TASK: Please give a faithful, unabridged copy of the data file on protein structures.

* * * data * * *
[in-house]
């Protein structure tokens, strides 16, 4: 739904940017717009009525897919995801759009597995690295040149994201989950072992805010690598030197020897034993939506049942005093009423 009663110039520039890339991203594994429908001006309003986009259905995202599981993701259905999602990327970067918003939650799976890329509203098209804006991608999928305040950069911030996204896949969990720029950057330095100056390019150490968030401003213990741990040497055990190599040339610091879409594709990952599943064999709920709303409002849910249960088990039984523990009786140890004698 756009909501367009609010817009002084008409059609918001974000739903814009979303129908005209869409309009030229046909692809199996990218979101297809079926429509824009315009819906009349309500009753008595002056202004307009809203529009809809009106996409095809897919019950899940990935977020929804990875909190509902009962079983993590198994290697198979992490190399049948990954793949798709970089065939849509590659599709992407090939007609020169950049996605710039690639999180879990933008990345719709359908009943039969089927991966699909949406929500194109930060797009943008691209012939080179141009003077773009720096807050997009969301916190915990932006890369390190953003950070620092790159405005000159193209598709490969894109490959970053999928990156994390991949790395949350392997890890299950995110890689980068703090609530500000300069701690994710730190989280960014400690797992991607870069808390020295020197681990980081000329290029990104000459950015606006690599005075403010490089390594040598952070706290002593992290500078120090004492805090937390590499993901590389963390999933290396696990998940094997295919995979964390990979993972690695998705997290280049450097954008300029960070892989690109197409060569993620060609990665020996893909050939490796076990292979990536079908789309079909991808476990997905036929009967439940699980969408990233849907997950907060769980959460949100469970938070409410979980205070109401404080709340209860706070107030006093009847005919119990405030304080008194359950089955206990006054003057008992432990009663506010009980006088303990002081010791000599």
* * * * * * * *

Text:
[in-house]
């Protein structure tokens, strides 16, 4: 739904940017717009009525897919995801759009597995690295040149994201989950072992805010690598030197020897034993939506049942005093009423 009663110039520039890339991203594994429908001006309003986009259905995202599981993701259905999602990327970067918003939650799976890329509203098209804006991608999928305040950069911030996204896949969990720029950057330095100056390019150490968030401003213990741990040497055990190599040339610091879409594709990952599943064999709920709303409002849910249960088990039984523990009786140890004698 756009909501367009609010817009002084008409059609918001974000739903814009979303129908005209869409309009030229046909692809199996990218979101297809079926429509824009315009819906009349309500009753008595002056202004307009809203529009809809009106996409095809897919019950899940990935977020929804990875909190509902009962079983993590198994290697198979992490190399049948990954793949798709970089065939849509590659599709992407090939007609020169950049996605710039690639999180879990933008990345719709359908009943039969089927991966699909949406929500194109930060797009943008691209012939080179141009003077773009720096807050997009969301916190915990932006890369390190953003950070620092790159405005000159193209598709490969894109490959970053999928990156994390991949790395949350392997890890299950995110890689980068703090609530500000300069701690994710730190989280960014400690797992991607870069808390020295020197681990980081000329290029990104000459950015606006690599005075403010490089390594040598952070706290002593992290500078120090004492805090937390590499993901590389963390999933290396696990998940094997295919995979964390990979993972690695998705997290280049450097954008300029960070892989690109197409060569993620060609990665020996893909050939490796076990292979990536079908789309079909991808476990997905036929009967439940699980969408990233849907997950907060769980959460949100469970938070409410979980205070109401404080709340209860706070107030006093009847005919119990405030304080008194359950089955206990006054003057008992432990009663506010009980006088303990002081010791000599």